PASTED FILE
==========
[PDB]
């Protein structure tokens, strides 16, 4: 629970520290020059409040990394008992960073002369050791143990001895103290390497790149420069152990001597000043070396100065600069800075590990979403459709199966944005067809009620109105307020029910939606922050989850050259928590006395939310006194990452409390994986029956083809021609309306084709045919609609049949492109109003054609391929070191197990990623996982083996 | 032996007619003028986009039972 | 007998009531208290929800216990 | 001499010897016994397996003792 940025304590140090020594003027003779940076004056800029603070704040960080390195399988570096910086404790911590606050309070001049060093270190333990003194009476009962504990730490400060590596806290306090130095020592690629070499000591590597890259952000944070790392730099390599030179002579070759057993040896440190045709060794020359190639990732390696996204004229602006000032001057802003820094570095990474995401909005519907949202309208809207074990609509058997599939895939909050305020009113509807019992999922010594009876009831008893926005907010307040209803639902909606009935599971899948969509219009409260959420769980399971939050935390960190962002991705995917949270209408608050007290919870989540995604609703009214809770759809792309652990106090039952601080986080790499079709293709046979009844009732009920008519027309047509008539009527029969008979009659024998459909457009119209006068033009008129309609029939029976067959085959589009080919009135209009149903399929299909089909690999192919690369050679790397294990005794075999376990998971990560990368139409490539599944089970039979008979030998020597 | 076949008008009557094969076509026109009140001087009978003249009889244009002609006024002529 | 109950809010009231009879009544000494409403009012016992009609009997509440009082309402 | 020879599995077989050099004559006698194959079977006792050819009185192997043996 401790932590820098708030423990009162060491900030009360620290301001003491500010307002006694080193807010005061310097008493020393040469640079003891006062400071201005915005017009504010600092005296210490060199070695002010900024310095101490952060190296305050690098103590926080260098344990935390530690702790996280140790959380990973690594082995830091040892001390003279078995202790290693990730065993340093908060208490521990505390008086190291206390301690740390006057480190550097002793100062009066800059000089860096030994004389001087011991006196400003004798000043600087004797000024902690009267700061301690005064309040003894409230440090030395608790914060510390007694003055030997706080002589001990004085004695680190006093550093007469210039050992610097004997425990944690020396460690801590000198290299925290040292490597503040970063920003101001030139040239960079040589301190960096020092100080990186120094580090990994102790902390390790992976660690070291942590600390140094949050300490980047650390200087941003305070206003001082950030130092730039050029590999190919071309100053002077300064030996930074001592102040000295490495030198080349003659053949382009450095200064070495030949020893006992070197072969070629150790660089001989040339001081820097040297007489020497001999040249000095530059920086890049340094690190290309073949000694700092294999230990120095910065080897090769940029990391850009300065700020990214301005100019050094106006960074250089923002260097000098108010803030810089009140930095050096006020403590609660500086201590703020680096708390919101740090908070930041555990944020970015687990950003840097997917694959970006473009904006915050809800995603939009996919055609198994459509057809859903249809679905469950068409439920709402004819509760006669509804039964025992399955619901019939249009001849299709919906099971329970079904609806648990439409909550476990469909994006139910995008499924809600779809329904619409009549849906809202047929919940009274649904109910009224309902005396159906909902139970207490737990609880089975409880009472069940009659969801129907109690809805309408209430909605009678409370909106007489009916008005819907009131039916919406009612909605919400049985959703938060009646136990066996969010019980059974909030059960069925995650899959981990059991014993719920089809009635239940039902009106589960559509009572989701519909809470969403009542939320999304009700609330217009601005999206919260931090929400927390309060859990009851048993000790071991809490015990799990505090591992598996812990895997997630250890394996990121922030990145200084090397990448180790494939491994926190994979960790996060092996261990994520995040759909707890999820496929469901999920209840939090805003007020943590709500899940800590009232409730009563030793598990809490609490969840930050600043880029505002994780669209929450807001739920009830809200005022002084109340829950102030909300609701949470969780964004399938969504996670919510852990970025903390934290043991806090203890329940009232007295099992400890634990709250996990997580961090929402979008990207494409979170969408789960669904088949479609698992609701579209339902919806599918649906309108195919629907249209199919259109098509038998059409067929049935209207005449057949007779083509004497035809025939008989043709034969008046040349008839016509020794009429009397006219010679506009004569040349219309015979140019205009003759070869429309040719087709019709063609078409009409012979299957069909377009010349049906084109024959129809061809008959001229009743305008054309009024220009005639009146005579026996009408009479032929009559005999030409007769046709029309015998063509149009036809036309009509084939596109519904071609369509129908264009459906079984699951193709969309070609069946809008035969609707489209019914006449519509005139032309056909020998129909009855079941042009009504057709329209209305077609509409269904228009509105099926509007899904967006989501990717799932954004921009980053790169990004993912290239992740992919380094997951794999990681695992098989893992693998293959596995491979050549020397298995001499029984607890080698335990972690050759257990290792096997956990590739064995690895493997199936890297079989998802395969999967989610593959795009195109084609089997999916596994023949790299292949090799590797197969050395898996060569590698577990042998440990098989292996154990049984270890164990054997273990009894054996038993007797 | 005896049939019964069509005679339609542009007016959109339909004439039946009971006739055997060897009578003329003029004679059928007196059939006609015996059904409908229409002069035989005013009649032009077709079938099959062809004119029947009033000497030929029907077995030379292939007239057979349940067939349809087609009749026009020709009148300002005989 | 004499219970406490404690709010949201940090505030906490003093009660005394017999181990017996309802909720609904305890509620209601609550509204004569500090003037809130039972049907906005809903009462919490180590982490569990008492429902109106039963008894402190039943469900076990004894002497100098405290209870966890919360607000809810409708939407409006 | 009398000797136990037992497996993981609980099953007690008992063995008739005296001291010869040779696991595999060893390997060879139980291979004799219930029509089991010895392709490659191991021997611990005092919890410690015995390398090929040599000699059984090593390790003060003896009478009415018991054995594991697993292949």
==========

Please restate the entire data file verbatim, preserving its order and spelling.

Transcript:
[PDB]
């Protein structure tokens, strides 16, 4: 629970520290020059409040990394008992960073002369050791143990001895103290390497790149420069152990001597000043070396100065600069800075590990979403459709199966944005067809009620109105307020029910939606922050989850050259928590006395939310006194990452409390994986029956083809021609309306084709045919609609049949492109109003054609391929070191197990990623996982083996 | 032996007619003028986009039972 | 007998009531208290929800216990 | 001499010897016994397996003792 940025304590140090020594003027003779940076004056800029603070704040960080390195399988570096910086404790911590606050309070001049060093270190333990003194009476009962504990730490400060590596806290306090130095020592690629070499000591590597890259952000944070790392730099390599030179002579070759057993040896440190045709060794020359190639990732390696996204004229602006000032001057802003820094570095990474995401909005519907949202309208809207074990609509058997599939895939909050305020009113509807019992999922010594009876009831008893926005907010307040209803639902909606009935599971899948969509219009409260959420769980399971939050935390960190962002991705995917949270209408608050007290919870989540995604609703009214809770759809792309652990106090039952601080986080790499079709293709046979009844009732009920008519027309047509008539009527029969008979009659024998459909457009119209006068033009008129309609029939029976067959085959589009080919009135209009149903399929299909089909690999192919690369050679790397294990005794075999376990998971990560990368139409490539599944089970039979008979030998020597 | 076949008008009557094969076509026109009140001087009978003249009889244009002609006024002529 | 109950809010009231009879009544000494409403009012016992009609009997509440009082309402 | 020879599995077989050099004559006698194959079977006792050819009185192997043996 401790932590820098708030423990009162060491900030009360620290301001003491500010307002006694080193807010005061310097008493020393040469640079003891006062400071201005915005017009504010600092005296210490060199070695002010900024310095101490952060190296305050690098103590926080260098344990935390530690702790996280140790959380990973690594082995830091040892001390003279078995202790290693990730065993340093908060208490521990505390008086190291206390301690740390006057480190550097002793100062009066800059000089860096030994004389001087011991006196400003004798000043600087004797000024902690009267700061301690005064309040003894409230440090030395608790914060510390007694003055030997706080002589001990004085004695680190006093550093007469210039050992610097004997425990944690020396460690801590000198290299925290040292490597503040970063920003101001030139040239960079040589301190960096020092100080990186120094580090990994102790902390390790992976660690070291942590600390140094949050300490980047650390200087941003305070206003001082950030130092730039050029590999190919071309100053002077300064030996930074001592102040000295490495030198080349003659053949382009450095200064070495030949020893006992070197072969070629150790660089001989040339001081820097040297007489020497001999040249000095530059920086890049340094690190290309073949000694700092294999230990120095910065080897090769940029990391850009300065700020990214301005100019050094106006960074250089923002260097000098108010803030810089009140930095050096006020403590609660500086201590703020680096708390919101740090908070930041555990944020970015687990950003840097997917694959970006473009904006915050809800995603939009996919055609198994459509057809859903249809679905469950068409439920709402004819509760006669509804039964025992399955619901019939249009001849299709919906099971329970079904609806648990439409909550476990469909994006139910995008499924809600779809329904619409009549849906809202047929919940009274649904109910009224309902005396159906909902139970207490737990609880089975409880009472069940009659969801129907109690809805309408209430909605009678409370909106007489009916008005819907009131039916919406009612909605919400049985959703938060009646136990066996969010019980059974909030059960069925995650899959981990059991014993719920089809009635239940039902009106589960559509009572989701519909809470969403009542939320999304009700609330217009601005999206919260931090929400927390309060859990009851048993000790071991809490015990799990505090591992598996812990895997997630250890394996990121922030990145200084090397990448180790494939491994926190994979960790996060092996261990994520995040759909707890999820496929469901999920209840939090805003007020943590709500899940800590009232409730009563030793598990809490609490969840930050600043880029505002994780669209929450807001739920009830809200005022002084109340829950102030909300609701949470969780964004399938969504996670919510852990970025903390934290043991806090203890329940009232007295099992400890634990709250996990997580961090929402979008990207494409979170969408789960669904088949479609698992609701579209339902919806599918649906309108195919629907249209199919259109098509038998059409067929049935209207005449057949007779083509004497035809025939008989043709034969008046040349008839016509020794009429009397006219010679506009004569040349219309015979140019205009003759070869429309040719087709019709063609078409009409012979299957069909377009010349049906084109024959129809061809008959001229009743305008054309009024220009005639009146005579026996009408009479032929009559005999030409007769046709029309015998063509149009036809036309009509084939596109519904071609369509129908264009459906079984699951193709969309070609069946809008035969609707489209019914006449519509005139032309056909020998129909009855079941042009009504057709329209209305077609509409269904228009509105099926509007899904967006989501990717799932954004921009980053790169990004993912290239992740992919380094997951794999990681695992098989893992693998293959596995491979050549020397298995001499029984607890080698335990972690050759257990290792096997956990590739064995690895493997199936890297079989998802395969999967989610593959795009195109084609089997999916596994023949790299292949090799590797197969050395898996060569590698577990042998440990098989292996154990049984270890164990054997273990009894054996038993007797 | 005896049939019964069509005679339609542009007016959109339909004439039946009971006739055997060897009578003329003029004679059928007196059939006609015996059904409908229409002069035989005013009649032009077709079938099959062809004119029947009033000497030929029907077995030379292939007239057979349940067939349809087609009749026009020709009148300002005989 | 004499219970406490404690709010949201940090505030906490003093009660005394017999181990017996309802909720609904305890509620209601609550509204004569500090003037809130039972049907906005809903009462919490180590982490569990008492429902109106039963008894402190039943469900076990004894002497100098405290209870966890919360607000809810409708939407409006 | 009398000797136990037992497996993981609980099953007690008992063995008739005296001291010869040779696991595999060893390997060879139980291979004799219930029509089991010895392709490659191991021997611990005092919890410690015995390398090929040599000699059984090593390790003060003896009478009415018991054995594991697993292949």